Today’s modern medicine offers advantages never before seen, from vaccines against viruses to early detection of cancer. Yet children born after 2000 are actually expected to live shorter lives than their older brethren.
Blame it on increasing levels of obesity and inactivity and their consequences: diabetes and cardiovascular disease, said Anne Peters, professor of medicine at the Keck School of Medicine. Peters directs the USC Clinical Diabetes Program.
But Peters is urging Americans to get up and take control of their own health, deterring and managing diabetes before it becomes life threatening. In her recently released book, Conquering Diabetes: A Cutting-Edge, Comprehensive Program for Prevention and Treatment (Hudson Street Press, $24.95), Peters lays out easy-to-understand steps readers can take to determine their own diabetes risk and get a handle on the disease.
In the book, Peters, a pioneer in the personal management and control of diabetes, draws on her years of working one-on-one with patients. She describes how to halt pre-diabetes—a condition of higher-than-normal glucose levels in the blood that precedes diabetes.
In some cases, diabetes can be prevented. If diagnosed early, its progress can be slowed dramatically, and it can be treated effectively so that potential complications—heart disease, stroke, blindness, amputation and kidney failure—can be reduced or even avoided altogether.
Peters also offers a prescription for healthy living for people already diagnosed with types 1 or 2 diabetes. People with diabetes can live long and happy lives when they know what they need to do to take care of themselves, explained Peters, who is also director of the USC Westside Center for Diabetes and the Comprehensive Diabetes Center at Roybal Community Medical Center in East Los Angeles. With proper treatment, she said, most people with diabetes can add 10 to 17 years to their lives.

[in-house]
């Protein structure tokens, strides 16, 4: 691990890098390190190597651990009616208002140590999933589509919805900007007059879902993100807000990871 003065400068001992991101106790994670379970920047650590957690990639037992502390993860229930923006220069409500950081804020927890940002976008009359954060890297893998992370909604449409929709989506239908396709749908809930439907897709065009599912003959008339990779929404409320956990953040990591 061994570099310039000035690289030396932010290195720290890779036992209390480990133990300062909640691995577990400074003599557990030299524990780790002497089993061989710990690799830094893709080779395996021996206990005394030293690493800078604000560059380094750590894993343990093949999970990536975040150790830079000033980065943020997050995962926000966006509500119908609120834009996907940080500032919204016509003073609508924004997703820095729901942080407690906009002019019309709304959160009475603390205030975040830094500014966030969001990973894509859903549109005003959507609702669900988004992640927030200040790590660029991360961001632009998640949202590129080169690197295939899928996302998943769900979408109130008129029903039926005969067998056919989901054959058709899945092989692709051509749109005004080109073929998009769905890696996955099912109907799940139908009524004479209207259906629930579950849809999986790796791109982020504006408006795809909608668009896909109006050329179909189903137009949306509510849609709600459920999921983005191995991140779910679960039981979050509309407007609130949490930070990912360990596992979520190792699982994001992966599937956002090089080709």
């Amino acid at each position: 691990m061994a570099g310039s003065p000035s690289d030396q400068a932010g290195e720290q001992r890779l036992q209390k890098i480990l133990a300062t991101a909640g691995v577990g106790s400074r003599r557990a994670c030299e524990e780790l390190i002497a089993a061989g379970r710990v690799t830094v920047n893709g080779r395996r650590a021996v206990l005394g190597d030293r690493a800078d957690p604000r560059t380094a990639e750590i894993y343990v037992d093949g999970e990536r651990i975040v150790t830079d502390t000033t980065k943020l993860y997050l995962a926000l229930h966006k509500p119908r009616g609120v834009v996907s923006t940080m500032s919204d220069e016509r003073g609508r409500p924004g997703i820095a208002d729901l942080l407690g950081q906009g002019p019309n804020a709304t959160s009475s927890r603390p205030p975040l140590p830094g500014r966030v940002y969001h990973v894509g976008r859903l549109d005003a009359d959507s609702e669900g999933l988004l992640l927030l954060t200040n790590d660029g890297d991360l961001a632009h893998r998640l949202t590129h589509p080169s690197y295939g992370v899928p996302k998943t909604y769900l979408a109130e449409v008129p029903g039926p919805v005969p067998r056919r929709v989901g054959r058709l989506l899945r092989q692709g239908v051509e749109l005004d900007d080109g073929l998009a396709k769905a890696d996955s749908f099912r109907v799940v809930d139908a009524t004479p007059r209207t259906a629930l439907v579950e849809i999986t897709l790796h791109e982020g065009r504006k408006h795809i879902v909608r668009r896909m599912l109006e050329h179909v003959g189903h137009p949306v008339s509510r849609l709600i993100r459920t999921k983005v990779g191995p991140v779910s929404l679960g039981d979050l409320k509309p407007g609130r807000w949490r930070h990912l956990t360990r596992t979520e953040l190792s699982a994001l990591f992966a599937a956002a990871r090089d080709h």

Throughout the book, Peters gives concrete advice to those with diabetes. She urges patients to find a health-care team they can work in partnership with to control diabetes. She also gives practical guidelines for keeping track of frequent, important test results—such as glucose, lipid, blood pressure and kidney function numbers. Peters also provides specific information on diet, exercise and other lifestyle factors patients can adopt to improve their health.
More than 18 million Americans have diabetes, one-third of them undiagnosed. Another 45 million are at risk for developing it. More than 90 percent of those with the disease are not getting the treatment they need, in part because many physicians are too busy or are not aware of recent advances and the latest medications, Peters said.
The book provides not only the latest information so that patients can become better advocates for their care, but also urges patients to keep current on diabetes developments as they happen, through books, newspapers and the Internet.
Peters’ guide is available through online booksellers such as Amazon.com, as well as both mainstream and medical bookstores.